Carefully considering age and gender in elementary school
Carmen Zahn is a member of Kaleidoscope. Carmen talks about the interdisciplinary 'Forest' project. This has investigated science learning in elementary school and the effectiveness of learning through cycles of inquiry, writing and multimedia design. The project has been conducted in close cooperation between KMRC and the Französische Schule, Tuebingen.
"The 'Forest' project used an instructional program for collaborative multimedia design in elementary biology education. The program integrates assumptions on inquiry learning, learning by writing and multimedia design, and the application of our own previous research on knowledge acquisition by hypermedia design up to elementary school level. The goals of the program include the acquisition of content knowledge, as well as the active training of specific communication skills (scientific literacy) by collaborative inquiry, writing and design activities within the context of an authentic task."
Positive reactions, interesting revelations
"The first evaluation revealed that the young learners and their teacher appreciated the program. What was interesting is that it also demonstrated that the multimedia products of the students differed according to age, media and gender-related factors. For example, girls wrote significantly more than boys, but no differences could be found with respect to typing with a computer or with visual design activities. Furthermore, significant positive correlations indicated a strong relationship between the creation of mind-maps and overall performance in the multimedia design task for all students. We are currently discussing the implications of the results.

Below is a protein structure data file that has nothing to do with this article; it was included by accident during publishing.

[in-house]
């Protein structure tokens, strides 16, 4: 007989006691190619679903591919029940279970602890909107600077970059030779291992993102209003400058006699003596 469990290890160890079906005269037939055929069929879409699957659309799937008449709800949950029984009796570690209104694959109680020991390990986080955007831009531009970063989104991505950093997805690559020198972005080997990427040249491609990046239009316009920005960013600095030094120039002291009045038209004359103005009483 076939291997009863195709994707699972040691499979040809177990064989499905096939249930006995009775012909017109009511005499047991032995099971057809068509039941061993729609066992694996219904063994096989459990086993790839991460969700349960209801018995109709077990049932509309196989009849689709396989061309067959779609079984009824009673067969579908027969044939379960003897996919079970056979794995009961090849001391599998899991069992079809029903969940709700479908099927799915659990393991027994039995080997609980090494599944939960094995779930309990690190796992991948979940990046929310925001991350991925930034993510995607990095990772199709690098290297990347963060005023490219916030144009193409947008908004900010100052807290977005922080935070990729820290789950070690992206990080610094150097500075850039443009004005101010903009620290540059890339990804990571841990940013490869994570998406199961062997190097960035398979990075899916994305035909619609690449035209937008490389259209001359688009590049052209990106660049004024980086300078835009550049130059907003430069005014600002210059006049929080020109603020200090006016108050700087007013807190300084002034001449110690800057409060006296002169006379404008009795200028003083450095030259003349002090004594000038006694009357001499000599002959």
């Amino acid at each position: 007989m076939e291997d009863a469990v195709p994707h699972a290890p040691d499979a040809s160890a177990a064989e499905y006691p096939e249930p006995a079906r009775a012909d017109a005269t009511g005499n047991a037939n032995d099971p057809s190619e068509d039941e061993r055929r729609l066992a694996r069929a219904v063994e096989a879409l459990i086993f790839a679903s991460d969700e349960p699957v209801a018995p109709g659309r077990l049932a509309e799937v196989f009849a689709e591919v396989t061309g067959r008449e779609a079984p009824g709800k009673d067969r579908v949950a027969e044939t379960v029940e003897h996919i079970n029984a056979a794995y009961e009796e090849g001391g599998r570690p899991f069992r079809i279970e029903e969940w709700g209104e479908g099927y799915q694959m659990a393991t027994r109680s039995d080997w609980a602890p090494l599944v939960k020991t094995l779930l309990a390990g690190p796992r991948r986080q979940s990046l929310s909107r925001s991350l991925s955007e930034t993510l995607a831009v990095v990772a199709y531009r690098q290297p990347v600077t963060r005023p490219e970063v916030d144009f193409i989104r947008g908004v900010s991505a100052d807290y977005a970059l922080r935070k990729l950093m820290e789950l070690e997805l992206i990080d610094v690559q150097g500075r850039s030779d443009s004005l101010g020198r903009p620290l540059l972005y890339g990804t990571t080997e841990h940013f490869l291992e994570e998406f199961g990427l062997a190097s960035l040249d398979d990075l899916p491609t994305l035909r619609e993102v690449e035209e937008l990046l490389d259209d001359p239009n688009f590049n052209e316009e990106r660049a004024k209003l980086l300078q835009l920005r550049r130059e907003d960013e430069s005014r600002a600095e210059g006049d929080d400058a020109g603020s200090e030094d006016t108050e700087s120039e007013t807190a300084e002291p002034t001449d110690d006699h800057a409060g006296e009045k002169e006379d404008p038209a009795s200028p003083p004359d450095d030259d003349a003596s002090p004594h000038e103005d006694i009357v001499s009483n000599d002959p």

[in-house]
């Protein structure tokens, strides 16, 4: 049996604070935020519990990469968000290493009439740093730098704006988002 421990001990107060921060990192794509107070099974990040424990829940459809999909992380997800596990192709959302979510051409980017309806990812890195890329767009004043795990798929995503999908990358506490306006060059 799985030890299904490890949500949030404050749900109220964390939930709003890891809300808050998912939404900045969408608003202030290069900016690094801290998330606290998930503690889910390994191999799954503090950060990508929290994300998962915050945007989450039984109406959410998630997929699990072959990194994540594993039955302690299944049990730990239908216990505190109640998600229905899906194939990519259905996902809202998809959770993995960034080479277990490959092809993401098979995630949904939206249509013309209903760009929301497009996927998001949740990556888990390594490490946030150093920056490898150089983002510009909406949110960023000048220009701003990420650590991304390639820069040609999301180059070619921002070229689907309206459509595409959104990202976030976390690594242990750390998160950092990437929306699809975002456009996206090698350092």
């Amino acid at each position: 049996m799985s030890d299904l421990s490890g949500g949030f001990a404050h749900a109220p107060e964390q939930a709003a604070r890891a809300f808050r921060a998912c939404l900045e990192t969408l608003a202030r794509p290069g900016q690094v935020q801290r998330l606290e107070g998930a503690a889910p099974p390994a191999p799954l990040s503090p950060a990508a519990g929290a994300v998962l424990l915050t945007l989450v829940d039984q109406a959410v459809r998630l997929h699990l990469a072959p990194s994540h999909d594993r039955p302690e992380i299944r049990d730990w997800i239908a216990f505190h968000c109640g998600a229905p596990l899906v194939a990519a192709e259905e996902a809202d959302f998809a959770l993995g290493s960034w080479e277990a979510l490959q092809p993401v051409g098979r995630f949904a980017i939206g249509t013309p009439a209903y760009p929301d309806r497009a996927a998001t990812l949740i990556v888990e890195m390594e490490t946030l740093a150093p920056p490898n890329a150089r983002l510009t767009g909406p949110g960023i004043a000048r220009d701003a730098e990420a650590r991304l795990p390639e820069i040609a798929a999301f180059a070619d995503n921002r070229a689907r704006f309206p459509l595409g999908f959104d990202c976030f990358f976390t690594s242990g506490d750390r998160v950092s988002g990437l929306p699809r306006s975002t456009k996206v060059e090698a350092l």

This research does demonstrate one very important area where researchers and practitioners could work together to explore the potential of advanced technologies that can be used in school-based education to improve self-determined learning. This, in turn, could contribute to both use-inspired educational research and instructional efficiency."
What would Carmen like to emphasise about this work to education policy makers?
"We already know that education standards in Germany must improve. Students need to be prepared for the challenges of the knowledge society. This aim, however, will not be met by teachers, students or politicians alone. Inter-disciplinary research projects like Forest, as well as extensive exchange between scientists, practitioners and politicians are essential if we want to improve science-based teaching and educational decision-making."
What can you say about this project in the simplest terms?
"Considered in the light of both the German PISA results and a publicly discussed 'uneasiness' with many school scenarios, we cannot deny the great importance of close co-operation between educational scientists and teachers. This might set the ground for raising the quality of education for today’s school students at all levels."
What have been the benefits for you, of being a Kaleidoscope member?
"The Kaleidoscope network has given me the opportunity to get in touch with other researchers from Europe and learn about their projects, thus broadening the perspectives of my own work."
What are your plans for the future?
"Further research on the topic of 'learning by multimedia design' in schools will be conducted, starting in the spring of 2007. This will be based on funding from the 'Deutsche Forschungsgemeinschaft' (DFG). The research will be embedded in the larger context of a DFG-research group ('Use inspired basic research on the orchestration of cognition, instruction and technology in the classroom')."